And my final reason for featuring the album twice is that since I first wrote about it, my admiration, my thankfulness, my wonder, at the scope, the ambition, the realisation, the beauty and the savage strangeness of the album has only increased the more I’ve listened to it. I genuinely believe that the musical world should thank whatever deity it turns toward that artists with the imagination, the bravery and the brilliance of The Knife exist to create music as wonderful and as weird as this is.

If you haven’t heard any of the opera before, I should warn that it is pretty demanding and unusual listening, making use of atonality, glitches, and static – I cannot remember another electro artists producing anything as challenging and as avant-garde as this before. It owes much more to Schoenberg, Strauss’s Salome and Mahler than it does to modern electro or electronica.

Yesterday evening, in a trip out with some friends, as something between an experiment and a test, I played the second disc of the soundtrack, to garner their views. Unsurprisingly, they  were surprised by the music, but more, they had not only not heard of the project (who apart from geeky bloggers has?!) but they hadn’t (despite the huge Heartbeats) heard of The Knife… Which I think is a shame not just for people who haven’t enjoyed their music and for their record sales, but for our musical culture more widely. In a world where Lady Gaga, The XX and La Roux top charts, there is surely a case for an act who clearly influenced each of them to be more widely known. I don’t imagine one more wordy, wondering and wandering post on one more MP3 blog will change that much, but if one more person gets to enjoy them because of this, I’d be pretty pleased.

If you remember the photo I used for the last track, you will see the similarity of the two. In keeping with the Darwinian theme of the music, I tried to use an image that is an evolution from the earlier one – reaching higher into the sky, and procreating too.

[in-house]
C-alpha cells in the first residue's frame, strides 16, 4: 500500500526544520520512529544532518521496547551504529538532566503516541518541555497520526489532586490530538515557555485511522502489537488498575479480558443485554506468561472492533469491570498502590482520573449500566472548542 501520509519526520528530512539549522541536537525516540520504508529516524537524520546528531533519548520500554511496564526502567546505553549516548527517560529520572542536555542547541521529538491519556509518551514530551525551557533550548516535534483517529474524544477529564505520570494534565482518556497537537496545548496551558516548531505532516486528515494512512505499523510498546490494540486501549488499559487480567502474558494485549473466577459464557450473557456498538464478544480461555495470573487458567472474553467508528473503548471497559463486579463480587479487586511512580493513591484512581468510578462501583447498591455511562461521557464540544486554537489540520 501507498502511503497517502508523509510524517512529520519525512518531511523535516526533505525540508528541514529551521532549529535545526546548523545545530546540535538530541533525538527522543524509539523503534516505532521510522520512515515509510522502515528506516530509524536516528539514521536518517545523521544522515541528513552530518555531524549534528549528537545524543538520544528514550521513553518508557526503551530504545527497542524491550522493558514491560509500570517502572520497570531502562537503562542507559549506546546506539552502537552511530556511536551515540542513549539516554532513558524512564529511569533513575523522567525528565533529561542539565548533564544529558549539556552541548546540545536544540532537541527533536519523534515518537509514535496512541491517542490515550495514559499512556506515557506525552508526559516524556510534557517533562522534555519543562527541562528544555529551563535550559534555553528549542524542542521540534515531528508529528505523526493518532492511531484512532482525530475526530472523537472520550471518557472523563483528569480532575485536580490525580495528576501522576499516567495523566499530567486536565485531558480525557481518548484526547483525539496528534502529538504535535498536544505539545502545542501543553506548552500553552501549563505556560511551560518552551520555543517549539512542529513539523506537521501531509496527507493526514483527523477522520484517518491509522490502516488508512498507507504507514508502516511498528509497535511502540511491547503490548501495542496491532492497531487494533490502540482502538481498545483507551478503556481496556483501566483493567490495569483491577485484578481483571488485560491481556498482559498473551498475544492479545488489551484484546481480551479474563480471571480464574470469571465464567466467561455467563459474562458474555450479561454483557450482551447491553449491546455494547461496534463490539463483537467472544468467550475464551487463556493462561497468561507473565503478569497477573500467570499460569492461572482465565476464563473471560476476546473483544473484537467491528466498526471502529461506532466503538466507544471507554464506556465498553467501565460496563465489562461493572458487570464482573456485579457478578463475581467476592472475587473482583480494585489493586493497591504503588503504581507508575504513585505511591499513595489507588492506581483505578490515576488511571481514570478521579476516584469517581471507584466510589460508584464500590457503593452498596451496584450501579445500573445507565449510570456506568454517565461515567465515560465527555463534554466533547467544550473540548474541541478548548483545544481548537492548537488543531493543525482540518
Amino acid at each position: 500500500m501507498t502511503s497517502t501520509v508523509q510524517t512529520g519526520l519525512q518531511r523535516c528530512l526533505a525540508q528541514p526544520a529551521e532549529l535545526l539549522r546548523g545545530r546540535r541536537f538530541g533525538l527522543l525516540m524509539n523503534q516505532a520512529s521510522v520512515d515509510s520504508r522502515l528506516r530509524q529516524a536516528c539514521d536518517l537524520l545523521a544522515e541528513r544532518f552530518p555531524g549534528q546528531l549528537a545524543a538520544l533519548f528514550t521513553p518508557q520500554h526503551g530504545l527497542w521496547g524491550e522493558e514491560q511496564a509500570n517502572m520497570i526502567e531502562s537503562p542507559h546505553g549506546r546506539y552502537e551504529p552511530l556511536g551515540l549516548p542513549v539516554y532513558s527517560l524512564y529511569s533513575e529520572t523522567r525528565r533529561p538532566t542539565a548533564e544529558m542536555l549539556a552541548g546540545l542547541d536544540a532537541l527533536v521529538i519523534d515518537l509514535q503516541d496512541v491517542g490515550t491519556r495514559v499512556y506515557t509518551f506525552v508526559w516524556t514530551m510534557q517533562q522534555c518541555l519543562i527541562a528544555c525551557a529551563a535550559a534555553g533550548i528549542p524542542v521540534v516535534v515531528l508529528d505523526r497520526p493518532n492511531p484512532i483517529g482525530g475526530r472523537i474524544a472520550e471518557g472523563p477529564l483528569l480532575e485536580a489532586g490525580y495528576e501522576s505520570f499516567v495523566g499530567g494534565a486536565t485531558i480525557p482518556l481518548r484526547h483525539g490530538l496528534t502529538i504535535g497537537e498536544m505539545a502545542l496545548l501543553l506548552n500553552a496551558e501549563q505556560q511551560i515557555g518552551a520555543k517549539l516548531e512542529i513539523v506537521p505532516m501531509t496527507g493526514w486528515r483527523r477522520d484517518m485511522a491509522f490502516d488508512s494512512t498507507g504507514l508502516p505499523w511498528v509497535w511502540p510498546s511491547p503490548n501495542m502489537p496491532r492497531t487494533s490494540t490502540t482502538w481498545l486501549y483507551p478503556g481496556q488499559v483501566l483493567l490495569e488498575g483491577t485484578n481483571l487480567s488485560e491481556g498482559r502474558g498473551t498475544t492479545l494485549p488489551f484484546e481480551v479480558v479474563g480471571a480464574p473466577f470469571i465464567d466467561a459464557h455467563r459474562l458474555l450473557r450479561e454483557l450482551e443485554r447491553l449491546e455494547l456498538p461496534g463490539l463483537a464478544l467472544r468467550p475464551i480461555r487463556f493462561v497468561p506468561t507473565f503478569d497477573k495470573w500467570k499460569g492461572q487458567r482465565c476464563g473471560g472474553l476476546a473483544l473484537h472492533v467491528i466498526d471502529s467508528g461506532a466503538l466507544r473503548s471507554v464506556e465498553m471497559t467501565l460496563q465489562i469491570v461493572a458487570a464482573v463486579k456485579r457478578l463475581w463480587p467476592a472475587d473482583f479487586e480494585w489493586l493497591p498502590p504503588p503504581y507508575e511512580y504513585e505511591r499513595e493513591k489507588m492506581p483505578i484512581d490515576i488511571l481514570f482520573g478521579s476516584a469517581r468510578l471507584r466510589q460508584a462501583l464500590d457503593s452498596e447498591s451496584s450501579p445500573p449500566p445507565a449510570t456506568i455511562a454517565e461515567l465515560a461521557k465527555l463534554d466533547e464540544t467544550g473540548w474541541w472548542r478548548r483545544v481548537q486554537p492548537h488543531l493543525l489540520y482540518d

You can buy the album from The Knife’s website here or from Amazon here or download it from The Knife In Collaboration with Mt. Sims and Planningtorock - Tomorrow, In a Year

Dumb Luck

Dumb Luck
Dntel - Dumb Luck

Having already featured the day job of one half of The Postal Service (Death Cab For Cutie’s Ben Gibbard), I’m now using the other half’s main project on shotwithsound… Given TPS are one of my favourite ever bands, seems like I should go straight to source, but this way I get to prolong the build up and work out the best image for them when I get round to it.

Jimmy Tamborello’s Dntel make electronic glitch pop unsurprisingly not dissimilar to The Postal Service but a little further from the mainstream and a little more deconstructed – featuring guest vocals from the likes of Conor Oberst, Mia Doi Todd, Grizzly Bear and Gibbard – on the brilliant This Is The Dream Of Evan And Chad.

Dumb Luck is the title, and opening, track from Dntel’s 4th, and latest album – released in 2007. Although it seems pretty autobiographical, the main message of the song, set out in the lyrics below, seem appropriate for most of us to remember:

Just don’t forget
That it’s dumb luck that got you here
Don’t fool yourself
Misfortune’s waiting for the best time to appear…

I took the photo to accompany the dong this week during an early morning work trip to Canary Wharf, the centre of London’s financial services district. As the people who used to be the masters of the universe pour out of the Tube station, engrossed in their FTs and their Blackberries, as they charge into their glass palaces, it seems to me that they may benefit from stopping to think about Dumb Luck once in a while…

Using a wide aperture and longer than necessary exposure on a sunny morning gives both the sense of hurried industry and a dream like fragility to the image to help it work better with the song.

As ever, you can buy the album Dumb Luck from Amazon here

Or download it from Dntel - Dumb Luck

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shotwithsound

shotwithsound is a blog about the music I love, with occasional forays into my photography, and other things that catch my eye.

You can see more of my photography on my website www.nicstevenson.com.